Search teams race to find quake survivors as the death toll climbs past 11,000
A photograph capturing the heart-wrenching scene of a Turkish man holding the hand of his deceased daughter highlights the devastating impact of the earthquakes that struck Turkey and Syria.
The photo, taken by veteran photojournalist Adem Altan of the Agence France Press, shows Mesut Hancer sitting amidst the rubble, clutching the hand of his 15-year-old daughter Irmak as rescuers and bystanders search for survivors.
Rescue workers in Turkey and Syria pushed into a third day of recovery operations on Wednesday as the death toll from this week's massive earthquake reached a grim milestone.
Teams of workers were still trying to find more survivors from the early Monday morning quake as the death toll surpassed 11,000, The Associated Press reported.
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By midday Wednesday, Turkey's government reported 8,500 deaths in the country from the quake. In Syria, the death toll had reached 1,200 in government-held areas, and at least 1,400 in rebel-controlled regions.
In a visit to Kahramanmaras, a city near the epicenter of the quake, Turkey's President Recep Tayyip Erdogan spoke to survivors, saying "we are face to face with a great disaster." Erodgan admitted there were shortfalls by his government in the immediate aftermath of the quake, but said nobody would be "left in the streets." Erdogan will also travel to the worst-hit province of Hatay on Wednesday.
The magnitude 7.8 quake, which occurred in southern Turkey and collapsed buildings in that country and Syria, is the deadliest seismic event in the world in more than a decade, the AP reported. A 2011 earthquake in Japan triggered a tsunami that killed more than 19,000 people.
Turkey's government said search and rescue teams have pulled more than 8,000 people from underneath the rubble of thousands of toppled buildings in the past two days. But worries grew that survivors may succumb to their injuries or hypothermia, due to worsening weather conditions in the region.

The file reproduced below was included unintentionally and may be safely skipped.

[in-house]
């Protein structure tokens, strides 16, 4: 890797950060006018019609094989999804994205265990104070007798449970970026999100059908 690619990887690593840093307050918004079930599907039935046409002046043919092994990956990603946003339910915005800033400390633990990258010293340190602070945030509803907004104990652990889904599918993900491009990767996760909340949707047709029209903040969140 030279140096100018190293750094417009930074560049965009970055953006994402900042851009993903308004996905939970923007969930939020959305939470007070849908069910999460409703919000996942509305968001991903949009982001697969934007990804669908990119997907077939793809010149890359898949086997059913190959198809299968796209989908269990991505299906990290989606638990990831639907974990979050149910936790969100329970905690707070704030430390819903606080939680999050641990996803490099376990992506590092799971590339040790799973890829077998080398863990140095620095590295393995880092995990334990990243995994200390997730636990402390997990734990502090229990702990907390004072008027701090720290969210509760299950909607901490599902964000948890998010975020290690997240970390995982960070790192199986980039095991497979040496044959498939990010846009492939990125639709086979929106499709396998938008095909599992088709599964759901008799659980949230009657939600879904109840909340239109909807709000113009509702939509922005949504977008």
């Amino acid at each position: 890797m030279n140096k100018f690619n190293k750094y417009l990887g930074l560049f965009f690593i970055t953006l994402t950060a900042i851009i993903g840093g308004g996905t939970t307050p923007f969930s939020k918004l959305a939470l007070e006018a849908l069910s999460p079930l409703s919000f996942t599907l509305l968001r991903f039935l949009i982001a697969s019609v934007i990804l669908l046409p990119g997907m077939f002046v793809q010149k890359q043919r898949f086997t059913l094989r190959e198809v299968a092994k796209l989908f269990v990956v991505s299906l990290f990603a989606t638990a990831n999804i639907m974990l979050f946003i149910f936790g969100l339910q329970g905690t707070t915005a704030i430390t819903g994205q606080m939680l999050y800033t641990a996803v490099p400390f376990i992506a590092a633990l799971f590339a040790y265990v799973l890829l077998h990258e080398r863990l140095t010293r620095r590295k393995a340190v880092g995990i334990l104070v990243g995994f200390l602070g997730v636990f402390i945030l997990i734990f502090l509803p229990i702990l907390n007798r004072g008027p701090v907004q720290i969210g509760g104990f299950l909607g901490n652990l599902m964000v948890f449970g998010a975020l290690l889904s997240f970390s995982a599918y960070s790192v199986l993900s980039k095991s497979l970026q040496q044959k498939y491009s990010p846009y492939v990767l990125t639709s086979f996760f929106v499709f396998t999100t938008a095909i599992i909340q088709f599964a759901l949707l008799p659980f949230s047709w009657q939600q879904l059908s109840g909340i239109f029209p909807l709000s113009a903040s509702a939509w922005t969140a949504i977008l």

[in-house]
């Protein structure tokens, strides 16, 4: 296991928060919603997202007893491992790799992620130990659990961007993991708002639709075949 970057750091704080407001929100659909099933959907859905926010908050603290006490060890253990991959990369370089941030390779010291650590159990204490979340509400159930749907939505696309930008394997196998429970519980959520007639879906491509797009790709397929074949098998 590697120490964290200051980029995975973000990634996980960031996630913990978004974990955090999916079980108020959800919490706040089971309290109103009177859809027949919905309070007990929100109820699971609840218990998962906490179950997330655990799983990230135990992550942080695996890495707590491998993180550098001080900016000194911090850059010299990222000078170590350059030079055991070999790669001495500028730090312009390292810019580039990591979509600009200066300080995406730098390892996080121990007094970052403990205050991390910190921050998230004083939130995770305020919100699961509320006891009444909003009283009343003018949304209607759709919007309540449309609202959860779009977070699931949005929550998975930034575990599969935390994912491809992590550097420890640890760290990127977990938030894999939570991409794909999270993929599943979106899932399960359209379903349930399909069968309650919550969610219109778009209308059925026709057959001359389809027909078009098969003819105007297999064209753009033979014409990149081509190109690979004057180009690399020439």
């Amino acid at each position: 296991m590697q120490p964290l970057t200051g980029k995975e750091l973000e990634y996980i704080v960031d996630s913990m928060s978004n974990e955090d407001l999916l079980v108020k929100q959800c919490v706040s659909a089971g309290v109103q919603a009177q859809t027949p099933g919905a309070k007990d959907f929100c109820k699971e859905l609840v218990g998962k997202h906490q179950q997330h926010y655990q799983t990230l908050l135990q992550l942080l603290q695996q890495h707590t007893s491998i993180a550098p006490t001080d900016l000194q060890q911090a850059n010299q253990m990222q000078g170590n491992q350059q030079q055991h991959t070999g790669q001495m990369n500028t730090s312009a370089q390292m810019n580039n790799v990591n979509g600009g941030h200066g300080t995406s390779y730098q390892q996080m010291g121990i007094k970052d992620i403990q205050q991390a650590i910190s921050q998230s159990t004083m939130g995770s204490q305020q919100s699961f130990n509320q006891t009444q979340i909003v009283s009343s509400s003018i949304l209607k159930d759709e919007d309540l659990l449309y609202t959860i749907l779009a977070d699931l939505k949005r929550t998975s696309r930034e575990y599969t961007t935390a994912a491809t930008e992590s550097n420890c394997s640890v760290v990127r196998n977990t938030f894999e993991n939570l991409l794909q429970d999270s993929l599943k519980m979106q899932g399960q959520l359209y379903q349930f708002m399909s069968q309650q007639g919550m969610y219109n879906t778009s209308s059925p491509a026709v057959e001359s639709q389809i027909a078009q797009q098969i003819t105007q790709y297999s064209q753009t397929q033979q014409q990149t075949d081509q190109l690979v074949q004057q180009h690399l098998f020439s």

In the city of Antakya, resident Hamideh Mansulolu stood outside what used to be the seven-story residential building where she lived with her family, waiting to hear whether her son, Sedat, survived.
"I know my son is inside and I think he's still alive. His brother dug with his hands to find him," she told NPR. Hours later, as diggers chipped away at the ruins of the building, rescuers found Sedat's body and wrapped it in a blanket for his mother to say goodbye.
Aid groups consider the first 72 hours after a natural disaster as crucial for rescuing survivors. In neighboring Syria, the government has blamed Western sanctions for hampering relief efforts, but the U.S. says sanctions do not include humanitarian assistance.
Regardless, northern Syria lacks the heavy equipment and other infrastructure to come to the aid of the hundreds of thousands displaced by this disaster, and the only U.N.-authorized road from Turkey to that region has been damaged by the quake.
Turkey's emergency management agency, AFAD, reports it has set up more than 70,000 tents for emergency shelter to the more than 380,000 people who have been temporarily displaced by this disaster.